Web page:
- Roman Catholicism in Croatia
There are an estimated 3.8 million baptised Roman Catholics in Croatia, roughly 85% of the population. The national sanctuary of Croatia is in Marija Bistrica. The patron of Croatia is Saint Joseph since the Croatian Parliament declared him to be in 1687.
- 1 History
- 2 Hierarchy
- 3 Franciscans
- 4 Other orders
- 5 Places of Pilgrimage of the Croats
- 6 Notable people
- 7 References
- 8 External links
The Church in the Austrian/Austro-Hungarian Empire
The Church in the Kingdom of Yugoslavia
In Yugoslavia, the Croatian bishops were part of the Bishops' Conference of Yugoslavia.
The Serbian Orthodox Church acted as a de-facto national church of the Kingdom of Yugoslavia. During this period, a Serbian Orthodox church was built on the almost entirely Catholic island of Vis and a part of the local population began converting.
The Church in the Independent State of Croatia
In 1941, the Independent State of Croatia was established by the Ustaša puppet regime with Ante Pavelić as its leader. The Independent State of Croatia was one of several Nazi puppet states. The Ustaša regime pursued a genocidal policy against the Serbs (who were Eastern Orthodox Christians), Jews and Roma.
The creation of the Independent State of Croatia was welcomed by most of Roman Catholic priests and the entire hierarchy of the Church. However, one notable figure of the Croatian Catholic Church, Bishop Alojzije Stepinac, made public statements criticising developments in the ISC. On Sunday May 24, 1942 to the irritation of Ustaša officials, he used the pulpit and a diocesan letter to condemn genocide in specific terms:
All men and all races are children of God; all without distinction. Those who are Gypsies, Black, European, or Aryan all have the same rights.... for this reason, the Catholic Church had always condemned, and continues to condemn, all injustice and all violence committed in the name of theories of class, race, or nationality. It is not permissible to persecute Gypsies or Jews because they are thought to be an inferior race.
He also wrote directly to Pavelić, saying on February 24, 1943:
The very Jasenovac camp is a stain on the honor of the ISC. Poglavnik! To those who look at me as a priest and a bishop I say as Christ did on the cross: Father forgive them for they know not what they do.
In December 1941, Chetniks killed a group of five nuns near Goražde. Yugoslav Partisans killed priests Petar Perica and Marijan Blažić on the island of Daksa on October 25, 1944. The Partisans killed fra Maksimilijan Jurčić near Vrgorac in late January, 1945.
The Church in communist Yugoslavia
In 1945, the retired bishop of Dubrovnik, Josip Marija Carević, was murdered by Yugoslav authorities. Bishop Josip Srebrnić was sent to jail for two months. After the war, the number of Catholic publications in Yugoslavia decreased from one hundred to only three.
In 1946, the communist regime introduced the Law on State Registry Books which allowed the confiscation of church registries and other documents. On January 31, 1952, the communist regime banned religious education in public schools. That year the regime also expelled the Catholic Faculty of Theology from the University of Zagreb, to which it was not restored until democratic changes in 1991.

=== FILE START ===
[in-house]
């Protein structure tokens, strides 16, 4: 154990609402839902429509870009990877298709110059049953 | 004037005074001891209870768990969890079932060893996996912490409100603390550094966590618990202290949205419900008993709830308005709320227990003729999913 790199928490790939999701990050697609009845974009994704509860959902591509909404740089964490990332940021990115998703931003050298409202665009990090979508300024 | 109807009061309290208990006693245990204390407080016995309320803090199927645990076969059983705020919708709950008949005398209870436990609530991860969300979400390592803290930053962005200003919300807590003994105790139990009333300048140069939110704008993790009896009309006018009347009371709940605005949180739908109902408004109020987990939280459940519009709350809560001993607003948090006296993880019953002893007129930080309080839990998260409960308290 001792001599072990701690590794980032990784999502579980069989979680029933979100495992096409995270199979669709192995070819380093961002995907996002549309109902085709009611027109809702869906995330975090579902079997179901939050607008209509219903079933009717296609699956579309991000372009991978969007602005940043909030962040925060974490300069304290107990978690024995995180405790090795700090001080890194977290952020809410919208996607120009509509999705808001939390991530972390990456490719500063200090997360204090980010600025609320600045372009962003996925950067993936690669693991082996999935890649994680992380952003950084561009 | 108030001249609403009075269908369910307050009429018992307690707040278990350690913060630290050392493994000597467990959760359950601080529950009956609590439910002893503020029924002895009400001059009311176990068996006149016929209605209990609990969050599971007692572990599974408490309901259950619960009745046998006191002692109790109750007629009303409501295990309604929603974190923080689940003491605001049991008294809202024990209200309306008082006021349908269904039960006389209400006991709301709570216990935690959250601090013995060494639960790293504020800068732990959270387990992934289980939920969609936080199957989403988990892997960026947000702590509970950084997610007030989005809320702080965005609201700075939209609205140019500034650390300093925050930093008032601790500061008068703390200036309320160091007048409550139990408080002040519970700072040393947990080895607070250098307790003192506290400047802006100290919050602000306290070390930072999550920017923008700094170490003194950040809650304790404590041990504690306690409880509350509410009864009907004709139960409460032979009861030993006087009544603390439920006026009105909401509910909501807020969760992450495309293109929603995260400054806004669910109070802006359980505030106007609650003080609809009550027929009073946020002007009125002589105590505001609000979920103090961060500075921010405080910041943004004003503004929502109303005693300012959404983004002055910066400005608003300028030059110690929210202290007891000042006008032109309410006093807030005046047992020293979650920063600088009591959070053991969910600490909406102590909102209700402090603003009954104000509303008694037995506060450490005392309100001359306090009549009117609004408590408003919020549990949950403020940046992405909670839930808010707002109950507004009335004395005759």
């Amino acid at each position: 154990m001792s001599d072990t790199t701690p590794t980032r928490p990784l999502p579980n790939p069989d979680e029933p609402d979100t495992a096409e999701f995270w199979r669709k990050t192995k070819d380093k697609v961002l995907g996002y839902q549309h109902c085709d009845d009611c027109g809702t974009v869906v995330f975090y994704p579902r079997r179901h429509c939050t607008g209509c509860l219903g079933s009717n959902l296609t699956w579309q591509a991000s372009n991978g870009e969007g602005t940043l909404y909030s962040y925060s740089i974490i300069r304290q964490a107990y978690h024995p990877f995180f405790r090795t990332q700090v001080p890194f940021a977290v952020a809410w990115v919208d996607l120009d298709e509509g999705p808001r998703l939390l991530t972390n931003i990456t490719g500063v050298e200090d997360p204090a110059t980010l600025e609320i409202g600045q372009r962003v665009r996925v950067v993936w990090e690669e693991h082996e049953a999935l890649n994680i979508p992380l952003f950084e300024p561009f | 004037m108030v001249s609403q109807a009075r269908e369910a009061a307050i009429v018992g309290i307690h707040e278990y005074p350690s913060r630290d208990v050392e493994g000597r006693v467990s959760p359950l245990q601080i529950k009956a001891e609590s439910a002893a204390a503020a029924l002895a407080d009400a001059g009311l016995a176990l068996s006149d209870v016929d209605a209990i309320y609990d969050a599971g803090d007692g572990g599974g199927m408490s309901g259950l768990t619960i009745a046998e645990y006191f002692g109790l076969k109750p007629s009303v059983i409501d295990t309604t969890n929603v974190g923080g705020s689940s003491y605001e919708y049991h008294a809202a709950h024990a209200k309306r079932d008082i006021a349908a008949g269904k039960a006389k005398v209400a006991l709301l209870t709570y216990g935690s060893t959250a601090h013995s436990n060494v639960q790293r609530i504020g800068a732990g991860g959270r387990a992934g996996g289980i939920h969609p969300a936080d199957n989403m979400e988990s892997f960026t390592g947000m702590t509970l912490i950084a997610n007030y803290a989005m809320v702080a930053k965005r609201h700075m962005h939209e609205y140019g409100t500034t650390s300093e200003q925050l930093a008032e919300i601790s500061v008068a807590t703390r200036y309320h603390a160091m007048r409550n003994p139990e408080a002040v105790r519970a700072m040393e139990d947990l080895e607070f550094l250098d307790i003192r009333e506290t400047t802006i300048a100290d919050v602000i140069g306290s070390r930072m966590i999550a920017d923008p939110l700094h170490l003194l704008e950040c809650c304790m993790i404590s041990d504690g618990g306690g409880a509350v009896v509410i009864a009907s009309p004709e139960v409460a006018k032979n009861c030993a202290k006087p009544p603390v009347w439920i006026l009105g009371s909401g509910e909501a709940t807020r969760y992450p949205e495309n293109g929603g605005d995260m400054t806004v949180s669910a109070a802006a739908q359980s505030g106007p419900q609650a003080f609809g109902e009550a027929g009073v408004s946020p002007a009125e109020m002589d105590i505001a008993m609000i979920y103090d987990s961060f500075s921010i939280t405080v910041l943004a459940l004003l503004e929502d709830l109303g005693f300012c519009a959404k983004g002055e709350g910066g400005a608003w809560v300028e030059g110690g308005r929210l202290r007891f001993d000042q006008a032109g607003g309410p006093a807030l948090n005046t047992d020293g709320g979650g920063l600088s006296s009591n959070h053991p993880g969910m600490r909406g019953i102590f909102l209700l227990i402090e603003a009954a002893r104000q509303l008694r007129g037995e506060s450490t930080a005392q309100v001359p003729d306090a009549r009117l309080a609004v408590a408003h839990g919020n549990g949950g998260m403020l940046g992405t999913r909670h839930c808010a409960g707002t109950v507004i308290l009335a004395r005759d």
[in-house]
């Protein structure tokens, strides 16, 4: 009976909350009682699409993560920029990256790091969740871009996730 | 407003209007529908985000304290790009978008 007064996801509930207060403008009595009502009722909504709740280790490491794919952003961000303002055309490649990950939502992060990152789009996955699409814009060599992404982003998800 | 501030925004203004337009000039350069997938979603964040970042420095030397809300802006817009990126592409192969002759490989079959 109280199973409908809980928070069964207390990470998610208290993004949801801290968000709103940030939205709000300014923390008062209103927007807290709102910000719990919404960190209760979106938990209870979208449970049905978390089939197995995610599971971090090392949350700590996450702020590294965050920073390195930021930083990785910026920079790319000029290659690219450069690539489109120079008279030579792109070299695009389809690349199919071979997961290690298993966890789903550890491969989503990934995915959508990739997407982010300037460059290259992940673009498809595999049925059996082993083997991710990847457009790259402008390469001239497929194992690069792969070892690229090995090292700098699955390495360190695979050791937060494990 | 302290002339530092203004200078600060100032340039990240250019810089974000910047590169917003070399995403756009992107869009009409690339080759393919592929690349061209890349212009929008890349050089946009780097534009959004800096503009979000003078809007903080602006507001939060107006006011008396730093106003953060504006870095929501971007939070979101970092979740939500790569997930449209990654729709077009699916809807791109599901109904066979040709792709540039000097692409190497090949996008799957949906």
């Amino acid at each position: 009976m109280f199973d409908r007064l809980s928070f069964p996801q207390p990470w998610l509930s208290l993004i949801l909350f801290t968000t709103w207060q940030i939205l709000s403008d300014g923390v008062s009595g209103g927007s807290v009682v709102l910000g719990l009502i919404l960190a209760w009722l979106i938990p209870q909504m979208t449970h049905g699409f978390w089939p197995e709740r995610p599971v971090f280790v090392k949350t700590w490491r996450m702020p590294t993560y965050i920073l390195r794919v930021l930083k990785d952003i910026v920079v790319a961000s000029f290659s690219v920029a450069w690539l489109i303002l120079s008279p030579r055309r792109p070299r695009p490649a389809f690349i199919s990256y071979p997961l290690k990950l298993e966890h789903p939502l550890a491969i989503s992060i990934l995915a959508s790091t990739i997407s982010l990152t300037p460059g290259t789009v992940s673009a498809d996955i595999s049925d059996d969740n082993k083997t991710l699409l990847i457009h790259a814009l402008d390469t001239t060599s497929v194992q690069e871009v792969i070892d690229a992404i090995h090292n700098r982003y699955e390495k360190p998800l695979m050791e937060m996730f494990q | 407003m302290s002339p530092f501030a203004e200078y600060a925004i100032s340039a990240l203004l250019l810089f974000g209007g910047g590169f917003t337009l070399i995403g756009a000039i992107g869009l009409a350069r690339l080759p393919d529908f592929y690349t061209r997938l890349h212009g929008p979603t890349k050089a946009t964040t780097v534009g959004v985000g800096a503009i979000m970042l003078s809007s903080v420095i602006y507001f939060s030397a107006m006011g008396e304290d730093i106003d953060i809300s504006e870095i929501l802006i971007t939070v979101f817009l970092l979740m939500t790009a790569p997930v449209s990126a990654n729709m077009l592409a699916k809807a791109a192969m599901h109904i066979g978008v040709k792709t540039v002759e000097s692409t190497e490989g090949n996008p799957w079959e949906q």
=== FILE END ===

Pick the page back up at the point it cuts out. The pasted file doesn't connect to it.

In 1984, the Catholic Church held a National Eucharistic Congress in Marija Bistrica. The central mass held on September 9 was attended by 400,000 people, including 1100 priests, 35 bishops and archbishops, as well as five cardinals. The mass was led by cardinal Franz König, a friend of Aloysius Stepinac from their early studies. In 1987 the Bishops' Conference of Yugoslavia issued a statement calling on the government to respect the right of parents to obtain a religious education for their children.
The Church in the Republic of Croatia
Within Croatia the hierarchy consists of:
Archdioceses and dioceses Croatian name (Arch-)Bishop Est. Cathedral Weblink Archdiocese of Zagreb Zagrebačka nadbiskupija
Cardinal Josip Bozanić 1093 Zagreb Cathedral  Eparchy of Križevci (Greek-Catholic) Križevačka biskupija Nikola Kekić 1777 Križevci Cathedral
 Diocese of Varaždin Varaždinska biskupija Josip Mrzljak 1997 Varaždin Cathedral  Diocese of Sisak Sisačka biskupija Vlado Košić 2009 Sisak Cathedral Diocese of Bjelovar-Križevci Bjelovarsko-križevačka biskupija Vjekoslav Huzjak 2009 Bjelovar Cathedral
Archdiocese of Đakovo-Osijek Đakovačko-osiječka nadbiskupija Marin Srakić 4th century Đakovo Cathedral  Diocese of Požega Požeška biskupija
Antun Škvorčević 1997 Požega Cathedral  Diocese of Srijem (in Serbia) Srijemska biskupija Djuro Gašparović 2008  Archdiocese of Rijeka Riječka nadbiskupija Ivan Devčić 1920 Rijeka Cathedral  Diocese of Gospić-Senj Gospićko-senjska biskupija Mile Bogović 2000 Gospić Cathedral
 Diocese of Krk Krčka biskupija Valter Župan 900 Krk Cathedral  Diocese of Poreč-Pula Porečko-pulska biskupija Ivan Milovan 3rd century Euphrasian Basilica
 Archdiocese of Split-Makarska Splitsko-makarska nadbiskupija Marin Barišić 3rd century Split Cathedral